20 years of moviegoing by adam rubins

20 years of moviegoing by adam rubins

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For anyone in any kind of doubt, the film industry is now a franchise business. Industry has won over art and as we move forward into the next 5 years, we will soon start to see the impact of a business based on content that can be monetized through multiple forms, be it a movie, a game, a consumer product or a theme park ride.

To see how the business has changed, lets look at 3 specific years that have delivered personal benchmarks for me, 1995, 2005 and 2015.

1995 was my first year working in the film industry as a wide eyed eager enthusiast at Buena Vista International. It was my first gig and as far as I was concerned, I was the luckiest guy in the world. My intention was to work hard, learn and develop my knowledge of a business I genuinely loved (and still do to this day). The industry at that time was revelling in a highly memorable year (‘94), one that gave us award winners (Forrest Gump, Pulp Fiction), game changing animation (The Lion King), controversy (Natural Born Killers) and popcorn blockbusters (True Lies, Speed). This was a time where original stories delivered box office success and audiences were voting with their feet.

In the next year things started to change. The first CG animation Toy Story would lead the way. I worked on that movie and I remember all of us not knowing what way this would go, so soon after The Lion King had broken records. In those days, no-one talked about franchises, just sequels. And the top 20 grossers that year were made up of disappointing sequels such as Batman Forever, Ace Ventura: When Nature Calls and Grumpier Old Men. It was still a time when the US (domestic) led the way and dictated international distribution. When you break it down, the top 20 grossers in 1995 gave us:

2 x Animated movies
2 x Franchises
5 x Sequels
12 x Original Stories (with only 1 going on to have a sequel, Get Shorty)

10 years later, I was nearing the end of my time at Buena Vista International, or Walt Disney Studios as it was now called. It was quite honestly, an incredible experience and something I look back with fond memories. But the business had changed. Independent cinema was already starting to implode and the focus, quite understandably, was about the bottom line. I had worked on everything from the sublime (Finding Nemo, Pulp Fiction, The Rock) to the ridiculous (The Alamo) and in 2005 I would sign off my time at Disney with The Chronicles of Narnia: The Lion, The Witch and The Wardrobe. The business had become more global thanks to releases like Titanic that had delivered $600m domestic and $1.2bn international.

One thing is for sure, 2005 wasn’t a year for great movies. Star Wars: Episode VIII, War of the Worlds, King Kong, Charlie and the Chocolate Factory, Robots and Fun with Dick and Jane all stood in the top grossers list. That year, we had:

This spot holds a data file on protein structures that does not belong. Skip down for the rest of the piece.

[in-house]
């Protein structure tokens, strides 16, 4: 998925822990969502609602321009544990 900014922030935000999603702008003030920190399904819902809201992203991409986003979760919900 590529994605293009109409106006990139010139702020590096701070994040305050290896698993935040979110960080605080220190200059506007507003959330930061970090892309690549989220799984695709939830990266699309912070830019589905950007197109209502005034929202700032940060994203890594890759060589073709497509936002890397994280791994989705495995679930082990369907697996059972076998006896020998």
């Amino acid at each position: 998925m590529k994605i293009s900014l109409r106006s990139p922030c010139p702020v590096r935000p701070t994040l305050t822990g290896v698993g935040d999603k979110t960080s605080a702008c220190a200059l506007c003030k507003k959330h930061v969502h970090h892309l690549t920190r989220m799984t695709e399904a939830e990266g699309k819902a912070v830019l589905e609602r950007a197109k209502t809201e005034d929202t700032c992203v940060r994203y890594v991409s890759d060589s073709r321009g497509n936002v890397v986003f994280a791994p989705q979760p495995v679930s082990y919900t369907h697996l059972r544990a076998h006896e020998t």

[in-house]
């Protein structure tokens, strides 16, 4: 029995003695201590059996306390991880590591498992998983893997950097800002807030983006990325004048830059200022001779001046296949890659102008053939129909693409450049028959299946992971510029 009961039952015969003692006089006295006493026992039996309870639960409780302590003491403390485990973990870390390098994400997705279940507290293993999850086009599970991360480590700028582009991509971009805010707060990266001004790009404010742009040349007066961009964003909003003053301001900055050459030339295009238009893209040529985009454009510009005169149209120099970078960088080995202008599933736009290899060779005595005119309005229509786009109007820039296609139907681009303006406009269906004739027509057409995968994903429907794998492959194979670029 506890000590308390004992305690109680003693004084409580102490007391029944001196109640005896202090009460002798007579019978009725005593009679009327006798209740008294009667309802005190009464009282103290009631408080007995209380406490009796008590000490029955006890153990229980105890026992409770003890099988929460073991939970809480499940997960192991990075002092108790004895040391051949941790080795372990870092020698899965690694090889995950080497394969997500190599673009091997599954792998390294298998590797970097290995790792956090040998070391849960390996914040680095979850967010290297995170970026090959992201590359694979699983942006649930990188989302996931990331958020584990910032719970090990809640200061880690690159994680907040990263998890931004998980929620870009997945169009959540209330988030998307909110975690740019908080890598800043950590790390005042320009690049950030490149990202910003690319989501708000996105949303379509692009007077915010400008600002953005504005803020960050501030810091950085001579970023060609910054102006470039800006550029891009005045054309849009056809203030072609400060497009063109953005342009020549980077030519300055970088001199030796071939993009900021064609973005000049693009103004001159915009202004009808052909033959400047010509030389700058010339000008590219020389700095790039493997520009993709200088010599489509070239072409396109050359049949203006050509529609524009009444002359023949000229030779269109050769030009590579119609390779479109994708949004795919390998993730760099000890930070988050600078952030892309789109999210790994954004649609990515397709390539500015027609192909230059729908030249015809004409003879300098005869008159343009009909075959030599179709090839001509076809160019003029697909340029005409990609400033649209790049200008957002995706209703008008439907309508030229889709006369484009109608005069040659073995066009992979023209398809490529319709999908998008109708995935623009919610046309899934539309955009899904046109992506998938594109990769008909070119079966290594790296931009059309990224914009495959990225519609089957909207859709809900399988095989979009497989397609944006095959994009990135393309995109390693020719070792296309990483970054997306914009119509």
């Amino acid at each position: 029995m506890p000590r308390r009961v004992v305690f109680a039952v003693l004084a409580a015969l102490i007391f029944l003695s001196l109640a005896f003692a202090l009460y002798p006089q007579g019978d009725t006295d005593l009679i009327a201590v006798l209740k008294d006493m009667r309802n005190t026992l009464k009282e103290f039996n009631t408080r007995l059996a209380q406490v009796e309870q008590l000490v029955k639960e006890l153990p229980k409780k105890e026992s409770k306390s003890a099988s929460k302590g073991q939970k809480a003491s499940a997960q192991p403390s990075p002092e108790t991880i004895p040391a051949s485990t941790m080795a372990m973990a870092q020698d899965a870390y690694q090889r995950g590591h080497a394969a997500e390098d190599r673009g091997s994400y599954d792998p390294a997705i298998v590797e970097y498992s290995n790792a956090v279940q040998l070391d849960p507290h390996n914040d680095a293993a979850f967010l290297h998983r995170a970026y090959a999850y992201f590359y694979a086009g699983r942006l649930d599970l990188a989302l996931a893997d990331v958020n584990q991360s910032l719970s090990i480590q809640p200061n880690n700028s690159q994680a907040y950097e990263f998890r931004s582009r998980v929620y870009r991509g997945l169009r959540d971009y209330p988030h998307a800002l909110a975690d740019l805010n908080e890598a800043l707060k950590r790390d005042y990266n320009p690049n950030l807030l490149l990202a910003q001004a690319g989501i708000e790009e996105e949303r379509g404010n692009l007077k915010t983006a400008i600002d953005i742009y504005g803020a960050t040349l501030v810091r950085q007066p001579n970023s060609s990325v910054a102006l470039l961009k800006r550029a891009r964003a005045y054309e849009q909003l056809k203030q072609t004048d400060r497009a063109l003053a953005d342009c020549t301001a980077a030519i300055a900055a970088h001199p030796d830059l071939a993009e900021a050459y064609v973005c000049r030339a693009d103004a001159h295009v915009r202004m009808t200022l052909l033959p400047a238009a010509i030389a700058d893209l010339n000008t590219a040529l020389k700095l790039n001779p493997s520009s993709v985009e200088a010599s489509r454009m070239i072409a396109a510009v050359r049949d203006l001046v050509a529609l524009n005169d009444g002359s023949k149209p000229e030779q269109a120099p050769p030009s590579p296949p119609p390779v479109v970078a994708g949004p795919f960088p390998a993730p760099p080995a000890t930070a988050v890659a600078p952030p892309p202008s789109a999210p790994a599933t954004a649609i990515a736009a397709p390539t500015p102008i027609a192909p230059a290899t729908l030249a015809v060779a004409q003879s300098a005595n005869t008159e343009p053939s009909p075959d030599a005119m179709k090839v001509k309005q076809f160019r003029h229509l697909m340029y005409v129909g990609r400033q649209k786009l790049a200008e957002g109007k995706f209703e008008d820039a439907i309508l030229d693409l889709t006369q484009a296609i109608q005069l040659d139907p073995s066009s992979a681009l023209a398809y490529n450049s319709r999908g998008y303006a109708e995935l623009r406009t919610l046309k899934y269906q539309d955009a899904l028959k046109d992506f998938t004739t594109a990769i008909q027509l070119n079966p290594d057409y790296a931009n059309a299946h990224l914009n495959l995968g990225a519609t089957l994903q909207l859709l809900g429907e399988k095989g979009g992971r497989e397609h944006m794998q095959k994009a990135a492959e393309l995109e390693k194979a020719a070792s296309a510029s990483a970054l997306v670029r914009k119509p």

3 x Animated Movies
2 x Sequels
5 x Remakes
3 x Franchises
5 x Potential Franchises

With existing franchises Star Wars and Harry Potter sitting in the top 3, potential franchises such as Narnia delivering fantastic global box office and summer event blockbusters such as War of the Worlds and King Kong displaying marketing and production intent, we were already starting to see signs of where we were heading. Surprises Wedding Crashers and Hitch showed there is nothing like a sleeper hit and the low risk high reward continues to this day though more in the horror genre than comedy.

So now to 2015, my 20th year in the Entertainment business. This is how my top 20 looks that year:

1. Star Wars Episode VII
2. Avengers 2
3. Finding Dory
4. Bond 24
5. Jurassic Park IV
6. Man Of Steel 2
7. Independence Day 2
8. Hunger Games 3
9. Pirates of the Caribbean 5
10. Penguins of Madagascar
11. Mission Impossible V
12. Kung Fu Panda 3
13. Ant Man
14. Terminator
15. Hotel Transylvania 2
16. Inferno
17. Ted 2
18. Inside Out (Pixar)
19. Cinderella
20. Untitled Illumination

Now we can argue over who will come where but the fact remains that the business has changed. Sure, we are missing the odd potential break out hit. There may also be a surprise or two (Monster Trucks, Fantastic Four, B.O.O, Alvin 4, Assassins Creed). But the breakdown of 2015 is like no other in film history:

6 x Animated Movies
14 x Sequels
18 x Franchises

What we are seeing now is a stark (not Tony) shift in the industry. MORE franchise. MORE animated releases (I remember the days of one a year at Christmas), MORE high cost low risk investments (no more of The Alamo, high cost, high risk) and MORE films that are MORE than just films. Movies now are just an advert for the toy or the ride. Personally, as a fan of blockbuster cinema, I don’t mind. But it will be interesting to see what happens in 2025. After all, this business is cyclical.